Games are hot lately and GDC 2009 is just around the corner. When talking about games, most people tend to think about the business of making games in the loose terms of console, casual and mobile. However, the casual games industry is definitely a lot more segmented than that. The conversations become radically different depending on what group you’re speaking with. The basis for why this is stems from the underlying economics of each industry. This can be summed up in one question: How are you monetizing your users?
Put a grab bag of casual games people in the online games industry together in a room, and the conversations will be incredibly diverse — ranging from CPMs, RPMs, ARPUs, sponsorship deals, publisher relationships, and viral co-efficients. In the end, they are all trying to answer the same question (how much money can I make?) but speaking with with different dialects. Here’s how those dialects, in a rough way, break out.
Web games, defined as distributed browser-based games that are not dependent on a destination site, primarily monetize users via advertising. Gamers playing these web games are predominantly monetized via advertising today. Developers monetize games via in-game ads such as Mochi Media (where I work) and game portals hosting the content monetize the games via around-game ads. Developers license their content, do custom development deals, and sell game sponsorships to portals, who do these deals as a vehicle for traffic acquisition. Direct user monetization via micro-transactions and purchases are still emerging. In a primarily ad-based market — developers and game portals are primarily focused on advertising-centric metrics: number of sites where the game is distributed, number of game plays, RPMs, CPMs, average click-through rate of advertisements, page views, time on site, efficient traffic acquisition, and basic retention stats to get people to come back.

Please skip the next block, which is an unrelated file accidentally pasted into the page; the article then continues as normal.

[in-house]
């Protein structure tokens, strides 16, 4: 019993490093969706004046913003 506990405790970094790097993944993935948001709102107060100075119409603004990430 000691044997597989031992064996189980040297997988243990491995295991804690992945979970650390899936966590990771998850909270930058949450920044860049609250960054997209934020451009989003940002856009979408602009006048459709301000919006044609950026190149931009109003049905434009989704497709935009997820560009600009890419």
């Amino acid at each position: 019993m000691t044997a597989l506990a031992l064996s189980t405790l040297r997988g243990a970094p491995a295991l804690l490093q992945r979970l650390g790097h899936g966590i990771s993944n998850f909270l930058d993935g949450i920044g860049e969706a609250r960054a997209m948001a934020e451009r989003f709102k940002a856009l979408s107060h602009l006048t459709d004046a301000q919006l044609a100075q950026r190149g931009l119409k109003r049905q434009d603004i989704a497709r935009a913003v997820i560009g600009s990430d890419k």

Casual downloadable games, which are typically downloaded games that users can trial and then purchase. These are typically monetized via direct one-time user sales from the game publisher. Developers typically work with an oligopoly of game portals who publish their games and sell them to a user base which they maintain, paying back a rev-share to the game creator. With these limited distribution channels, the success of a game is largely dependent on getting onto the Top 10 list for a long enough period of time to make a profit. With the glut of games coming into the market, margins are getting slimmer, however, and several suggestions to improve this model are emerging. Due to this model, however, most conversations in the downloadable space focus on publisher partnership development, developer community, channel management strategies, franchisable IPs and the stats are transaction focused — conversion rates, sales, break-even sales, etc.
Virtual worlds, or destination-based virtual worlds where users inhabit the world and interact with one another with virtual representations of themselves. These are typically monetized via a mixed bag of advertising, subscription streams and virtual goods. The creator of the website is focused on engagement, retention and content to directly monetize users through purchases. These virtual worlds therefore, are keeping an eye on the advertising numbers but are most concerned about retention and payment stats — PVs/visit, payment fraud, cohort analysis, engagement funnels, ARPUs and balancing their virtual economy so that the available money isn’t too much or too little. In addition, they are very focused on community management and support issues.
Social games, which blur quite a bit with virtual worlds, are games which are deeply integrated with the social graph and APIs available on social networks. Social game developers make money from the users playing these games, with a combination of incentivized CPA offer networks and direct payments. These developers are focused on honing their viral loops to acquire new users into the system, creating engagement funnels to engage those users and convert them, and measure ARPUs for the users. Unlike virtual worlds though, there’s less of an emphasis on community management since everyone playing the game with you is theoretically managed by the social graph, but instead more emphasis on viral spread.